e. The family’s entire livelihood depended on this business, particularly to pay for the children’s university education. Revocation of the licence would mean it could not trade as a going concern. Even a suspension of the licence would probably have the same effect. Such action would be draconian on this small business.
f. Mr Sundaramoorthy had taken the visit on 29 October seriously. Since then he had made sure he kept full records of purchases, especially of alcohol and tobacco. He had shown evidence he was already complying with one of the amended conditions by keeping all receipts showing use of legitimate wholesalers.
g. At the two officer visits since 29 October, the most significant point was that there was no evidence of illicit tobacco on the premises. In respect of licence conditions, the officers flagged up issues with some, but the DPS had sought to address concerns, as listed in their additional information. In respect of Condition 4, the sign was moved and corrected. The poster required by Condition 5 was now in place. Actions to meet Conditions 10, 11 and 12 were in place. Tobacco was now suitably covered up. Mr Sundaramoorthy had immediately ordered a proper cabinet and was awaiting its delivery which was expected within a few days. In the interim, tobacco products had been removed from view. Mr Sundaramoorthy had taken concrete steps and was very keen to make sure he continued to comply in future.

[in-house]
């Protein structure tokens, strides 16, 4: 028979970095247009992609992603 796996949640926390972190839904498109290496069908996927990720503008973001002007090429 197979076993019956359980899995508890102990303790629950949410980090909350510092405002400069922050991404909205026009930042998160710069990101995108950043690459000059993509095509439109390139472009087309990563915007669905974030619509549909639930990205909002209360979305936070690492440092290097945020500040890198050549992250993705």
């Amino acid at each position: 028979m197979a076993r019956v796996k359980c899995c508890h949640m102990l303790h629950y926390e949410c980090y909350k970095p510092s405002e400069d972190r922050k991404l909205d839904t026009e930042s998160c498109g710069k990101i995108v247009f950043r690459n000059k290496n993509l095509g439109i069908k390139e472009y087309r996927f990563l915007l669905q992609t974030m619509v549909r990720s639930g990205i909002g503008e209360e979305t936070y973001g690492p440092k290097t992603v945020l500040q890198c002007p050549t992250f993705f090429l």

h. In respect of the 3 March visit and the number of staff on the premises, Mr Sundaramoorthy’s son had been there for the rest of the day, and arrangements were now in place that another individual would be present or that the shop may be closed for a short period of time. This was not a common condition for all premises, nor easy to comply with, but the issue had been taken seriously and would be continued.
i. A new, more sophisticated CCTV system had been installed in January and it had taken time for Mr Sundaramoorthy to get used to it, but he was now confident that images were retained for at least 31 days, all footage could be checked, and it was possible to view the time on the images.
j. It would not be reasonable or proportionate in respect of this business to revoke the licence, however it would be appropriate to add the proposed conditions. Mr Sundaramoorthy would make sure they were stringently applied, and appreciated that if they were not, he would face another LSC hearing.